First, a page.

While sipping tea recently with a friend, I was impressed by her sugar dispenser, a little glass bauble which puts out exactly one teaspoon of sugar each time you invert it. I sheepishly admitted that I don't get out much, and I might even have uttered the word "newfangled." Then she told me the piece was actually old. Oops.
So I shouldn't have been surprised that the tea-focused segment that I caught on TV yesterday was actually a month old. Pop-culture medicine man Dr. Oz was spouting age-old wisdom anyhow: his "Teas to Fight Disease" are nothing new, but perhaps they've reached a new audience in recent months. Of course I'm thrilled by the possibility that Oz's Oprah-fueled fame is providing well-brewed advice to reduce the incidence of diabetes, Alzheimer's, and various cancers with black, green, and white teas, respectively. But I'd like to highlight an aspect of his article which was not at all its focus.
When we talk about tea as a healthful beverage, we often focus on antioxidants, the benefits of caffeine intake (or, paradoxically, the benefits of reduced caffeine content when compared with coffee), or the beverage's super-soothing effects. But tea was flavored water before flavored water was hip - that is, before you could bottle flavored water and charge people for it. One of the greatest health benefits for tea drinkers is that they're upping their water intake without consuming extra sugar or calories - of course, as long as they're not drowning their tea in cream and sugar. Don't get me wrong: I love cream (or milk) and sugar in my tea, but it's not as necessary as I think it is. And so my favorite feature of the Dr. Oz feature was his little "Flavor Meter" for each tea, showing which teas were sweetest and which were strongest. His list was painfully short, excluding red teas and herbals blends, but maybe I'll create my own someday. For now, I'll be satisfying my sweet tooth with healthy cups of Darjeeling, matcha, and Silver Needle teas.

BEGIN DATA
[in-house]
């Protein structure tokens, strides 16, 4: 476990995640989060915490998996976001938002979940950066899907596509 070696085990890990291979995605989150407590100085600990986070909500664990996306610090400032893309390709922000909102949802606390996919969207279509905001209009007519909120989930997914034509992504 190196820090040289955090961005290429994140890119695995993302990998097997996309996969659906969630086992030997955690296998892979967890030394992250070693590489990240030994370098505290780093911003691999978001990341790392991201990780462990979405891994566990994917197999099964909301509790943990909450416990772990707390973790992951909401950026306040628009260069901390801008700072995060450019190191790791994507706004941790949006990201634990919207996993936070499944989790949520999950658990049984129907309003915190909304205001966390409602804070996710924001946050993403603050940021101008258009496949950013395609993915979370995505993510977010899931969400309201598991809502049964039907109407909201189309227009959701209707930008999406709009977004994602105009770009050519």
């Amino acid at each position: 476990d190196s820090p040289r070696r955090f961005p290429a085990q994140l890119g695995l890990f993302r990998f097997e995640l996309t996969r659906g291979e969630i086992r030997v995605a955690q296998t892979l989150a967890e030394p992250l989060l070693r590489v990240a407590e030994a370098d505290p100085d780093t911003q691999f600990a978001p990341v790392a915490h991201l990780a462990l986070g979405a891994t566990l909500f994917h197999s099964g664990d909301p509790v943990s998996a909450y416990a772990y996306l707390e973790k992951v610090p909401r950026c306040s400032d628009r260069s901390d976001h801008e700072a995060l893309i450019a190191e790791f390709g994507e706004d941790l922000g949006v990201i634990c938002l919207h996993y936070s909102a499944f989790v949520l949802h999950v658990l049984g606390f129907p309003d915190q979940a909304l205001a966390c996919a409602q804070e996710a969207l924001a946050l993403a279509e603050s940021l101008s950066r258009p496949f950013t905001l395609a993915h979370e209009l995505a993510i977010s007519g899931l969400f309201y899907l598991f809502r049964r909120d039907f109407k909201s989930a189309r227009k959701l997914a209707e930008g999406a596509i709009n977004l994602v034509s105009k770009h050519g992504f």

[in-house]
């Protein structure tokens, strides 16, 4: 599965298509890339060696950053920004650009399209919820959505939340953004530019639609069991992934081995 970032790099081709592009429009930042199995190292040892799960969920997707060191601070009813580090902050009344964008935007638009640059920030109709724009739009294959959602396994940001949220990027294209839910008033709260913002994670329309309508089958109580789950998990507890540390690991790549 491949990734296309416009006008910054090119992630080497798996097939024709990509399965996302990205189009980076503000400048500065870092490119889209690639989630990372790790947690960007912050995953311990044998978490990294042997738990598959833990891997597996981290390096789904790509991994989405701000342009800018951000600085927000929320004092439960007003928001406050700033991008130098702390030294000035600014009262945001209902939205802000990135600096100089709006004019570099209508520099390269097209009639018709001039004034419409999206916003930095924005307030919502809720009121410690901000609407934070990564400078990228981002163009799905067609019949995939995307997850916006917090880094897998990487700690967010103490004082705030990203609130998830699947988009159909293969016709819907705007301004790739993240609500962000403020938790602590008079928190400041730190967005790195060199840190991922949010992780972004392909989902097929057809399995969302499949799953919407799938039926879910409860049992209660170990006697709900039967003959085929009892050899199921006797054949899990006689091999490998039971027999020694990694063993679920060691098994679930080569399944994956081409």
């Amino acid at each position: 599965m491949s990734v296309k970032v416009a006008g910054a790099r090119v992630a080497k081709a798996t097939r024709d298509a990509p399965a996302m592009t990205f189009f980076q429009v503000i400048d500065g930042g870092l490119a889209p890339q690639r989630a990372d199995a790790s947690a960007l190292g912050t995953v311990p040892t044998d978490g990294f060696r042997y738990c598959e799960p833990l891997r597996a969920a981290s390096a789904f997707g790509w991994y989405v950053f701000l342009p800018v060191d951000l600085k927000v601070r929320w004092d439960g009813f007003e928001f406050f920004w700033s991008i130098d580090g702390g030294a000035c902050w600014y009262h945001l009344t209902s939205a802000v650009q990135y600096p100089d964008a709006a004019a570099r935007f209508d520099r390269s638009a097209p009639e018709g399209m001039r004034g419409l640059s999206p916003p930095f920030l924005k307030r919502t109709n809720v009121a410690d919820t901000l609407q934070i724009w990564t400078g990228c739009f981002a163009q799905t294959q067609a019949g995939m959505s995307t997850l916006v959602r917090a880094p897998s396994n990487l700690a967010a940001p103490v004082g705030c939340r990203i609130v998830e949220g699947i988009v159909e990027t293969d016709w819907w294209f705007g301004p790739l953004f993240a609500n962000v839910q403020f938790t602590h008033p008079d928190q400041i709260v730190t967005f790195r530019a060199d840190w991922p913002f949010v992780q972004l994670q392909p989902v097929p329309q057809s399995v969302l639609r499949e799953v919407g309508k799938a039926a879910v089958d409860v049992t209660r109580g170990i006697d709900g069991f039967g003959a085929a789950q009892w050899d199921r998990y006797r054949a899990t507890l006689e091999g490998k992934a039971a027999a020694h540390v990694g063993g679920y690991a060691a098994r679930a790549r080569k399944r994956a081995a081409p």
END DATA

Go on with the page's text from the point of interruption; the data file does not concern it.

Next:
What are some of your favorite sweet-without-sugar teas? (And when you do need some sweetener, doesn't that old-timey glass dispenser sound positively tea-lightful?)